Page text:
IDPodcasts Contributors Dr. Richard Oehler and Dr. Sandra Gompf author JAMA Viewpoints article on the tenuous US Pharmaceutical Supply Chain

March 21st, 2020

Tampa, FL, US. March 16. USF Health Infectious Diseases specialists and IDPodcasts contributors Dr. Richard L Oehler and Dr. Sandra Gompf have authored a JAMA Viewpoints article addressing vulnerabilites in the U.S. pharmaceutical supply chain. The article was published online on March 16th, 2020.

According to Dr. Oehler, “We felt compelled to write this piece because as frontline Infectious Diseases providers, our patients have increasingly become the victims of the scarcity, rationing, and in some cases, complete and prolonged unavailability of some of our most critical and life-saving antibiotic agents. Over the last few years, we have personally experienced shortages of  antimicrobials such as benzathine penicillin G, metronidazole, ampicillin/sulbactam, and piperacillin-tazobactam (Zosyn).  After a particularly long supply interruption of Zosyn at our hospital, our curiosity got the best of us, and with a simple online search, we found that an explosion at a single plant in mainland China crippled the world’s single source for the active pharmaceutical ingredient (API) of Zosyn. Digging deeper, we found that the piperacillin-tazobactam shortages that have been ongoing for years worldwide were not an isolated event—but a symptom of a fragmented, unreliable, and flawed global antibiotic supply chain.”

Dr. Oehler continued, “The shortcomings we found in antibiotic manufacture and supply were not limited to antibiotics alone.  The entire American pharmaceutical industry, in a race to lower costs, increase profit margins, and simplify domestic production, long-ago outsourced pharmaceutical manufacturing to emerging industrialized nations such as India and China. In doing so, manufacturing facilities previously within U.S. borders moved well beyond the easy reach of U.S. inspectors.  Under much less pressure to adhere to stringent U.S. quality standards, they are now at the long end of a pharmaceutical supply chain that reaches halfway around the world.”

He noted, “The goal of lowering the cost of generic off-patent drugs to a bare minimum has now led to a business environment that has reduced the number of manufacturing plants of vital U.S. medicines and their components (such as benzathine penicillin G) to just a handful of facilities worldwide, mostly in China. As the world’s leading producer of pharmaceutical drugs and APIs, China now has  unprecedented leverage over Western countries. In fact, our medical facilities would literally close in just a few weeks without vital Chinese-manufactured pharmaceutical compounds.”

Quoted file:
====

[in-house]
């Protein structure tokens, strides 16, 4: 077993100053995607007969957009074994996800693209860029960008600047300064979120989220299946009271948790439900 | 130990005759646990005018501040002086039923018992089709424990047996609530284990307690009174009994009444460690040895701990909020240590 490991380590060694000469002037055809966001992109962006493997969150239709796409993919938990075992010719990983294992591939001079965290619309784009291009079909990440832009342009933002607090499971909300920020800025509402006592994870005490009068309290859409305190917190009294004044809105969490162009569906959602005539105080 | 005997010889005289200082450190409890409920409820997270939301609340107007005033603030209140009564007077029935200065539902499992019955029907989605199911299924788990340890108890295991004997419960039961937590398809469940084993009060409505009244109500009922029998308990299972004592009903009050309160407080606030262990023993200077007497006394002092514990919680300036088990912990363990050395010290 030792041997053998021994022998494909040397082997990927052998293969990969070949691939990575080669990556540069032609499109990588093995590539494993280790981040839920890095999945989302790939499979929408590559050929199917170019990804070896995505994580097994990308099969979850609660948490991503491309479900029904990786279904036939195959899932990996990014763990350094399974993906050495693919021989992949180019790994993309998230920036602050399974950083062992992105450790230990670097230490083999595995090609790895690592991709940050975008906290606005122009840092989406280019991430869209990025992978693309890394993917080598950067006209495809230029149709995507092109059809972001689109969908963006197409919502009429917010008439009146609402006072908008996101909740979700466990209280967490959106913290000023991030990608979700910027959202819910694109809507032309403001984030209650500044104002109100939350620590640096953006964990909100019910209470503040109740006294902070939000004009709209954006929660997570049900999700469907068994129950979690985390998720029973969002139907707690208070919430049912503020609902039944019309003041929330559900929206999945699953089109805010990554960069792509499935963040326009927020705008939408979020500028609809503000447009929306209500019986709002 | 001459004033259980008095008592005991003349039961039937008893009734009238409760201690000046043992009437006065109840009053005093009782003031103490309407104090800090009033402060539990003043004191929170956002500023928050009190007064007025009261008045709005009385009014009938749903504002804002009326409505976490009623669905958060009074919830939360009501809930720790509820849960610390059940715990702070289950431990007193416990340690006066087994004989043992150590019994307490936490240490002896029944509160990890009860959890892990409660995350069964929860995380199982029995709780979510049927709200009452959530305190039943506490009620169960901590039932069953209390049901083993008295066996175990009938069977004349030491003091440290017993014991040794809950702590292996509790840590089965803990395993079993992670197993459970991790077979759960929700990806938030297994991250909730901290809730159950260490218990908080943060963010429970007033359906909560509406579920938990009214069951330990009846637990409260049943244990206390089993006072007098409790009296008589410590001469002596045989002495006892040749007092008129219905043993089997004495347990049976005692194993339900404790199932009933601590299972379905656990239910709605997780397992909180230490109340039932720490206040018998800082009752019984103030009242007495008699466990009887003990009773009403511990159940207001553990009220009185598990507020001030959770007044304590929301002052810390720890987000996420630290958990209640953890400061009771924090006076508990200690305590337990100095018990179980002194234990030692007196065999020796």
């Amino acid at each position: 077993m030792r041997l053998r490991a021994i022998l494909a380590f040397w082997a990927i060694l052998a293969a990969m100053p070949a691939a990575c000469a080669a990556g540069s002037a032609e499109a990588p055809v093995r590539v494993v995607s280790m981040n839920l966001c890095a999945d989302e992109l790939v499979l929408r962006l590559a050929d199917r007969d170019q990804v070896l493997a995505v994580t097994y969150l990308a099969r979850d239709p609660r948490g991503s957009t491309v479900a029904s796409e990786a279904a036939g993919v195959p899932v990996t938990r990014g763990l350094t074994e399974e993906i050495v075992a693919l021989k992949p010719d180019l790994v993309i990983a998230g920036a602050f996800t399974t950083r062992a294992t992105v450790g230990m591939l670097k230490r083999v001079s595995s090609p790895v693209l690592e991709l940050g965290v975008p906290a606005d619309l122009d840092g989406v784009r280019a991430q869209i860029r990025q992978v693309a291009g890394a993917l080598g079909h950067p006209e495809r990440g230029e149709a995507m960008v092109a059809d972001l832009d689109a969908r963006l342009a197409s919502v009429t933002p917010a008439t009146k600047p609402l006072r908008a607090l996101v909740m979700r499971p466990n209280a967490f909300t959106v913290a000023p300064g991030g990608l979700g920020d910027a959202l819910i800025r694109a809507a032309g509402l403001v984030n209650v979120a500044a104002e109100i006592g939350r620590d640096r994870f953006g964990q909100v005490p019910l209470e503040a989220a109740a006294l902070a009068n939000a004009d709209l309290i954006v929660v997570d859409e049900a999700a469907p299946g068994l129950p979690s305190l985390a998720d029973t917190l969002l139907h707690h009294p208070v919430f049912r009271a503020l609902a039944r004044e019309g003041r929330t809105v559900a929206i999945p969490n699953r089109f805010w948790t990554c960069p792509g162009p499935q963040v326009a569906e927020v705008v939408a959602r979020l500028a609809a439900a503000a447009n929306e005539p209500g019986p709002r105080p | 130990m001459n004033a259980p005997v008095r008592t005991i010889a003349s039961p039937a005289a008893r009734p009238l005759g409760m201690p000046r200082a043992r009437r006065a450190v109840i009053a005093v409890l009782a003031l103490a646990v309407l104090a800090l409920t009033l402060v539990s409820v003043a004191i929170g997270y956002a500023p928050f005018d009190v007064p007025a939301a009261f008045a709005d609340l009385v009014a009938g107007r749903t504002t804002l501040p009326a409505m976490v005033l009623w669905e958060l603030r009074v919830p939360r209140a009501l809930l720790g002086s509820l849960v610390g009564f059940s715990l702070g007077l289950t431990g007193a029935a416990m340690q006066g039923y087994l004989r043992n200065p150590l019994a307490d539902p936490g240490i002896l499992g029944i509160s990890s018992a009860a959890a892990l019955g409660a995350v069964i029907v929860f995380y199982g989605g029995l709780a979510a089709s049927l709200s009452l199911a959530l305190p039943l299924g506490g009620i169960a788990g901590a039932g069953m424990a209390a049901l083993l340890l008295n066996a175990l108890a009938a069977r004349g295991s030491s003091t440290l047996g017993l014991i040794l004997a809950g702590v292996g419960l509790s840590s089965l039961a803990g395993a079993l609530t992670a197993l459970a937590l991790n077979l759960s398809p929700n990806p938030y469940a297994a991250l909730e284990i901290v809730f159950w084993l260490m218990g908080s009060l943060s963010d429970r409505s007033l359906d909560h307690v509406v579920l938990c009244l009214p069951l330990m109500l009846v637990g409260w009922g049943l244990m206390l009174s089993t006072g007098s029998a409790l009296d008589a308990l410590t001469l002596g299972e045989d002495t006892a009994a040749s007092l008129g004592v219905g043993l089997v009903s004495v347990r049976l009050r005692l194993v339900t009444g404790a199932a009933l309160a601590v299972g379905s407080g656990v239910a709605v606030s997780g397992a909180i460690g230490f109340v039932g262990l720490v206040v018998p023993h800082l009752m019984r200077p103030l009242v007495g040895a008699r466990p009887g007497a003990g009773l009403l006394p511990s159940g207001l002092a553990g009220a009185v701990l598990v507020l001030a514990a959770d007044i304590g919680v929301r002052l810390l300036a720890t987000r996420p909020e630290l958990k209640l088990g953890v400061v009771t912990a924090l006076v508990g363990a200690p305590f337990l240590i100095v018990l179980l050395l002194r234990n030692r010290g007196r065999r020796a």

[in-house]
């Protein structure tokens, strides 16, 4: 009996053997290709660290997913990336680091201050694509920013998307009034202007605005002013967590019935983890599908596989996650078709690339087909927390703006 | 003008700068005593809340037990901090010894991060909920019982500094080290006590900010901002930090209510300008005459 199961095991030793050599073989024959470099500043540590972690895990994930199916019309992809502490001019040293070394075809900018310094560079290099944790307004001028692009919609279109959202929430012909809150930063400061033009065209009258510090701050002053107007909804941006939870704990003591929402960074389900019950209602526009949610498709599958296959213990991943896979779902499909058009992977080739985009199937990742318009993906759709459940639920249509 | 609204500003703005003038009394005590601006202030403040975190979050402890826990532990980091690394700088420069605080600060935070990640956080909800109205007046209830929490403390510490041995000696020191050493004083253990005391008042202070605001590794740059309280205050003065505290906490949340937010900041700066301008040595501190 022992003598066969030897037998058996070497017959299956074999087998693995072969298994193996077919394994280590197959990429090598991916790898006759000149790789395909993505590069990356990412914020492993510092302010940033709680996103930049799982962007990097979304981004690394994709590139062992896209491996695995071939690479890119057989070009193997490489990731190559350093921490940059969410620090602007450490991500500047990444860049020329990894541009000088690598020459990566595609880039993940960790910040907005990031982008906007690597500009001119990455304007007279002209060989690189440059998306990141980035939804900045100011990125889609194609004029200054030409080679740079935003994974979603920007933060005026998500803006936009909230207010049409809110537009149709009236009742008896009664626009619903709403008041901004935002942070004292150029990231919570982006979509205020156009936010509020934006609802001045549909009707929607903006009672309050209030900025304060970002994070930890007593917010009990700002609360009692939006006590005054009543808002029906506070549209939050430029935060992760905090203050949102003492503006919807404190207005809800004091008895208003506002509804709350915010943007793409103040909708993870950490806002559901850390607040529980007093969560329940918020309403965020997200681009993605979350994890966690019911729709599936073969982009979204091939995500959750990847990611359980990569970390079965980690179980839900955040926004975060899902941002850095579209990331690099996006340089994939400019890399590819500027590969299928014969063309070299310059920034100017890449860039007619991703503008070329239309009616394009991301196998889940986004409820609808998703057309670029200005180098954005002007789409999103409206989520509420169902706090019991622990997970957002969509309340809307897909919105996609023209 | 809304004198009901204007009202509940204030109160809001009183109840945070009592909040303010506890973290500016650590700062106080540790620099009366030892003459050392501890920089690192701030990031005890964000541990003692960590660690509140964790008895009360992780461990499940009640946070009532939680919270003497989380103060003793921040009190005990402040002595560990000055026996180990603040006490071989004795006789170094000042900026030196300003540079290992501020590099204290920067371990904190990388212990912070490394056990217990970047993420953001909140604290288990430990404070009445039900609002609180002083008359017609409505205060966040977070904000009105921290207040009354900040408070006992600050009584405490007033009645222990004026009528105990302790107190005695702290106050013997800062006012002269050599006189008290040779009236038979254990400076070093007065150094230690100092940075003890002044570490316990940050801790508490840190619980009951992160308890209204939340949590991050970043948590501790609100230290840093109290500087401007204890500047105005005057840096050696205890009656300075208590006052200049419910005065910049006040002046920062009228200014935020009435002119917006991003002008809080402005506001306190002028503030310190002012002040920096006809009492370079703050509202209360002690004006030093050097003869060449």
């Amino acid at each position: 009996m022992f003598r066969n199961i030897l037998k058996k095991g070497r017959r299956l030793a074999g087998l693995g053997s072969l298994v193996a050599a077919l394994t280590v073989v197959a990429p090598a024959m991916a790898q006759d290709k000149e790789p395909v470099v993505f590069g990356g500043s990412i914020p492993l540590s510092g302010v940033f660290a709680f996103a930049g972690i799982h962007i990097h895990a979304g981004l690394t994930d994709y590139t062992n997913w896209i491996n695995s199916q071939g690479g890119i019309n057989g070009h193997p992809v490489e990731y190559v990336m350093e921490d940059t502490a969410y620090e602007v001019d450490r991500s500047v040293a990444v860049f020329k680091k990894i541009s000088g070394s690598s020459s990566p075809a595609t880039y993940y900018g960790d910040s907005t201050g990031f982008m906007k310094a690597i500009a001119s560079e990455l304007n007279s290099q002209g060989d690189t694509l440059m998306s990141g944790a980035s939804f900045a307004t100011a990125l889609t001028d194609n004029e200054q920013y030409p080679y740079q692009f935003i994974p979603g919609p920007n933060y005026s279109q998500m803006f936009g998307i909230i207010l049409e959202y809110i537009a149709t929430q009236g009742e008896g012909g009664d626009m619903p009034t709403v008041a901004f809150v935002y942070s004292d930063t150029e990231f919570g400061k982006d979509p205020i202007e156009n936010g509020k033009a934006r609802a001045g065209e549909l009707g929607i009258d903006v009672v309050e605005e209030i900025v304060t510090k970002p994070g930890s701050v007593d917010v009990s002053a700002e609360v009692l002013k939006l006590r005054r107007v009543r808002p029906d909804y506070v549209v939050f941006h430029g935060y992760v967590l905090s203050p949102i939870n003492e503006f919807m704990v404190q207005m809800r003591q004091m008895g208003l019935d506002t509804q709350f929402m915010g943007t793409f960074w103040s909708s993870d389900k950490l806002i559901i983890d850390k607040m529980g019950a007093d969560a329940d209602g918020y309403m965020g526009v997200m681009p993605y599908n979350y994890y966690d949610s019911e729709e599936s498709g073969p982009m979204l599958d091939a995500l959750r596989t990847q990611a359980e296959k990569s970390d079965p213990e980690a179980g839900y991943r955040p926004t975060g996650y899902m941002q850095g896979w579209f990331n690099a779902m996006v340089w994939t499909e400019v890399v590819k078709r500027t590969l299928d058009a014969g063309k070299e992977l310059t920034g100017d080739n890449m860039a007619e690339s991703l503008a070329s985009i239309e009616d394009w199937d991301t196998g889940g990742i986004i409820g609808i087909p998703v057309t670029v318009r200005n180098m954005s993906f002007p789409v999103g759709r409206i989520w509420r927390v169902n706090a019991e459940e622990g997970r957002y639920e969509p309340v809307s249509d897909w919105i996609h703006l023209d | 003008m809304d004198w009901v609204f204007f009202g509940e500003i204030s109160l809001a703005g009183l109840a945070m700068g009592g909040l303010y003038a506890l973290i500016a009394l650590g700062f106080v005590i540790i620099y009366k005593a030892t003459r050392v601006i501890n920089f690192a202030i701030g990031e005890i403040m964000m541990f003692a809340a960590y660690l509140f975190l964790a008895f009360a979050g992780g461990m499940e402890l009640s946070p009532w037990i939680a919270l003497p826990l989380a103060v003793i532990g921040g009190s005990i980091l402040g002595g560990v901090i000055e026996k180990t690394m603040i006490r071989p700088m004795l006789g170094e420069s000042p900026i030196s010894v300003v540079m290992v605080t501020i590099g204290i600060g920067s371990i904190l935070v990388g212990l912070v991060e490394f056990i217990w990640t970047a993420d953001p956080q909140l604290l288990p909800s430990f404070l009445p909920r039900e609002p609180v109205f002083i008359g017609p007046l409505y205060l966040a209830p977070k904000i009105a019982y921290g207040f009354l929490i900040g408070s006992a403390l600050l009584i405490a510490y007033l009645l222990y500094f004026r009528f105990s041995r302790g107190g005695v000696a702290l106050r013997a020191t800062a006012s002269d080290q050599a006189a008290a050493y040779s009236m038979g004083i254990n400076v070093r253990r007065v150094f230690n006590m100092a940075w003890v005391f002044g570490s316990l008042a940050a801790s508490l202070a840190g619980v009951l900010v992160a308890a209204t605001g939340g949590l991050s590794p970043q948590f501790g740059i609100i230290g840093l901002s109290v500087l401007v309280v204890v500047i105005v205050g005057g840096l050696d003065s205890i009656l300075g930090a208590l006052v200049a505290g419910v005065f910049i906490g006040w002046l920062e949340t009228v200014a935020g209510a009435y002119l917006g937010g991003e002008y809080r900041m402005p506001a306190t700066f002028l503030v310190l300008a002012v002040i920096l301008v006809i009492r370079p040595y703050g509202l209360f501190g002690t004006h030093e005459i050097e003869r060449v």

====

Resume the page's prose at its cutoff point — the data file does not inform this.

Interestingly, as Dr’s Gompf and Oehler were drafting the article in November, 2019, they had no idea that China, the West’s primary source for most of the active pharmaceutical components used to make most pharmaceuticals, was about to confront a serious regional outbreak–COVID-19.  As the novel Coronavirus spread from Wuhan, China to other Asian countries, and ultimately, to South Korea, Italy, Spain, and the United States, the strain on the world’s industrial supply chains have reached a breaking point. This is no more true than with pharmaceuticals, as the US is now facing shortages of critical drugs like hydroxychloroquine, azithromycin, and tocilizumab which have been identified as potential therapeutic agents useful to treat the SARS CoV-2 virus. The article is now contributing to the national discussion about renewed pharmaceutical manufacturing within the US and about the importance of stockpiling critical drugs.

Dr. Oehler is a Professor of Medicine at USF Health’s Division of Infectious Diseases and is IDPodcast’s Editor-in-Chief and Webmaster.  Dr. Gompf is longtime Chief of Infectious Diseases at the James A Haley Veterans Hospital, one of the nation’s largest VA facilities.  Drs. Oehler and Gompf have more than 45 years of combined experience in the practice of Infectious Diseases and in the training of infectious diseases fellows.

The article can be found here: